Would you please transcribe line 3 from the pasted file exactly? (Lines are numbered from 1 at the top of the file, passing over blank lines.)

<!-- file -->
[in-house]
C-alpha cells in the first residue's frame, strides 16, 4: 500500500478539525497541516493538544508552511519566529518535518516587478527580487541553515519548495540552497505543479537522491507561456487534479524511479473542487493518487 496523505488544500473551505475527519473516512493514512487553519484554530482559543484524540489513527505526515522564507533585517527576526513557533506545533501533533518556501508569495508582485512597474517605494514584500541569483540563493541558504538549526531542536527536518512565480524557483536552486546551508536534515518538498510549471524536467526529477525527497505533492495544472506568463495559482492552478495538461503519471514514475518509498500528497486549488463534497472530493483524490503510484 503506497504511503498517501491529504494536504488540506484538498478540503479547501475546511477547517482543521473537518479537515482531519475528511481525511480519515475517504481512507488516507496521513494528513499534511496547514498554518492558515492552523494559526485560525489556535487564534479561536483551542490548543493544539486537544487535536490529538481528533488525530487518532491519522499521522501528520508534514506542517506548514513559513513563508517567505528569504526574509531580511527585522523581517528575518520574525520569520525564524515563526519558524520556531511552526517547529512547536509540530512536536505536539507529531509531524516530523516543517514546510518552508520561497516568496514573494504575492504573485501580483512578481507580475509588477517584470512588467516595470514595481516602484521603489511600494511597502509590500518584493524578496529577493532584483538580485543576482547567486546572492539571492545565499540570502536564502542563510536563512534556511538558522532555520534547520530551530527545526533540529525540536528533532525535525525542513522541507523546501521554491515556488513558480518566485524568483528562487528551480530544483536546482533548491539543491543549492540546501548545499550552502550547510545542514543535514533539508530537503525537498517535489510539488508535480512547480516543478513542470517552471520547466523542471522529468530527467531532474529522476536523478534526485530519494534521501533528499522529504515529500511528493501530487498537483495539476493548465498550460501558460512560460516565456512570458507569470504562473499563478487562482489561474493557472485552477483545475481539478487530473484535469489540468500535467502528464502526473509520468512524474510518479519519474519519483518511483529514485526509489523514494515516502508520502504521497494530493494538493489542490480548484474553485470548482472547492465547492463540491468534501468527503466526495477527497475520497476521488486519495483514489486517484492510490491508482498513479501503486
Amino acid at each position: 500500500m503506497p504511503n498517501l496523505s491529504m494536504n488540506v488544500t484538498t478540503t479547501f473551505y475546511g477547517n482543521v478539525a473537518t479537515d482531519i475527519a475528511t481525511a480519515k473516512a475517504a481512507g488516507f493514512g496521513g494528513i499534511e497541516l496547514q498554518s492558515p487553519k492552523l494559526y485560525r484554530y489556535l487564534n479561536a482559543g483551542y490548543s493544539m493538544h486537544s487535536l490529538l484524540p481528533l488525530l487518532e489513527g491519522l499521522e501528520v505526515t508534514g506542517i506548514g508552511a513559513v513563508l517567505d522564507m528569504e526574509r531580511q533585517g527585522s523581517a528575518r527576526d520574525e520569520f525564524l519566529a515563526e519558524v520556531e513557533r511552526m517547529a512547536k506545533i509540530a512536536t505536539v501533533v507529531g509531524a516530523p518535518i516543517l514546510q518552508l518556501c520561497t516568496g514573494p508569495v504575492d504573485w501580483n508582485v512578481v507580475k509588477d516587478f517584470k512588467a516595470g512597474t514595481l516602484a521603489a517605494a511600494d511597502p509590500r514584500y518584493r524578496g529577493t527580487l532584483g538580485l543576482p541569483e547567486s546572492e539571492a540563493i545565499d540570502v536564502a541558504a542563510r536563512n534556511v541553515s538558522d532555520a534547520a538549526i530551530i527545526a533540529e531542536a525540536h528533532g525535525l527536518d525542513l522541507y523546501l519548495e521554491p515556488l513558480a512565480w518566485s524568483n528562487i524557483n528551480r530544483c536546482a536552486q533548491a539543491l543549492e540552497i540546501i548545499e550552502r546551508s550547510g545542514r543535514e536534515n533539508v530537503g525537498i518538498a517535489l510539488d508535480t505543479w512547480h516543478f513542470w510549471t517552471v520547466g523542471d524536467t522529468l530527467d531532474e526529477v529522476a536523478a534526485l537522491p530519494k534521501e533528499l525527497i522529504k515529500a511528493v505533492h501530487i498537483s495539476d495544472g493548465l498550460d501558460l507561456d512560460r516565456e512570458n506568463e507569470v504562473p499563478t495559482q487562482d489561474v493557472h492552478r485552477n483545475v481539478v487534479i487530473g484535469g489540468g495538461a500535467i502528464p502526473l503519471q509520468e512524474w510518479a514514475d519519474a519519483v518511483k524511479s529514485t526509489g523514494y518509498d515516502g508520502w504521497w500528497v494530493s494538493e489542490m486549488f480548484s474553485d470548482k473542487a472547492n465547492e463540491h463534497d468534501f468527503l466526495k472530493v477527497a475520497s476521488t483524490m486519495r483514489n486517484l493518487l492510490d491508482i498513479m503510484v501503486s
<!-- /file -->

Amino acid at each position: 500500500m503506497p504511503n498517501l496523505s491529504m494536504n488540506v488544500t484538498t478540503t479547501f473551505y475546511g477547517n482543521v478539525a473537518t479537515d482531519i475527519a475528511t481525511a480519515k473516512a475517504a481512507g488516507f493514512g496521513g494528513i499534511e497541516l496547514q498554518s492558515p487553519k492552523l494559526y485560525r484554530y489556535l487564534n479561536a482559543g483551542y490548543s493544539m493538544h486537544s487535536l490529538l484524540p481528533l488525530l487518532e489513527g491519522l499521522e501528520v505526515t508534514g506542517i506548514g508552511a513559513v513563508l517567505d522564507m528569504e526574509r531580511q533585517g527585522s523581517a528575518r527576526d520574525e520569520f525564524l519566529a515563526e519558524v520556531e513557533r511552526m517547529a512547536k506545533i509540530a512536536t505536539v501533533v507529531g509531524a516530523p518535518i516543517l514546510q518552508l518556501c520561497t516568496g514573494p508569495v504575492d504573485w501580483n508582485v512578481v507580475k509588477d516587478f517584470k512588467a516595470g512597474t514595481l516602484a521603489a517605494a511600494d511597502p509590500r514584500y518584493r524578496g529577493t527580487l532584483g538580485l543576482p541569483e547567486s546572492e539571492a540563493i545565499d540570502v536564502a541558504a542563510r536563512n534556511v541553515s538558522d532555520a534547520a538549526i530551530i527545526a533540529e531542536a525540536h528533532g525535525l527536518d525542513l522541507y523546501l519548495e521554491p515556488l513558480a512565480w518566485s524568483n528562487i524557483n528551480r530544483c536546482a536552486q533548491a539543491l543549492e540552497i540546501i548545499e550552502r546551508s550547510g545542514r543535514e536534515n533539508v530537503g525537498i518538498a517535489l510539488d508535480t505543479w512547480h516543478f513542470w510549471t517552471v520547466g523542471d524536467t522529468l530527467d531532474e526529477v529522476a536523478a534526485l537522491p530519494k534521501e533528499l525527497i522529504k515529500a511528493v505533492h501530487i498537483s495539476d495544472g493548465l498550460d501558460l507561456d512560460r516565456e512570458n506568463e507569470v504562473p499563478t495559482q487562482d489561474v493557472h492552478r485552477n483545475v481539478v487534479i487530473g484535469g489540468g495538461a500535467i502528464p502526473l503519471q509520468e512524474w510518479a514514475d519519474a519519483v518511483k524511479s529514485t526509489g523514494y518509498d515516502g508520502w504521497w500528497v494530493s494538493e489542490m486549488f480548484s474553485d470548482k473542487a472547492n465547492e463540491h463534497d468534501f468527503l466526495k472530493v477527497a475520497s476521488t483524490m486519495r483514489n486517484l493518487l492510490d491508482i498513479m503510484v501503486s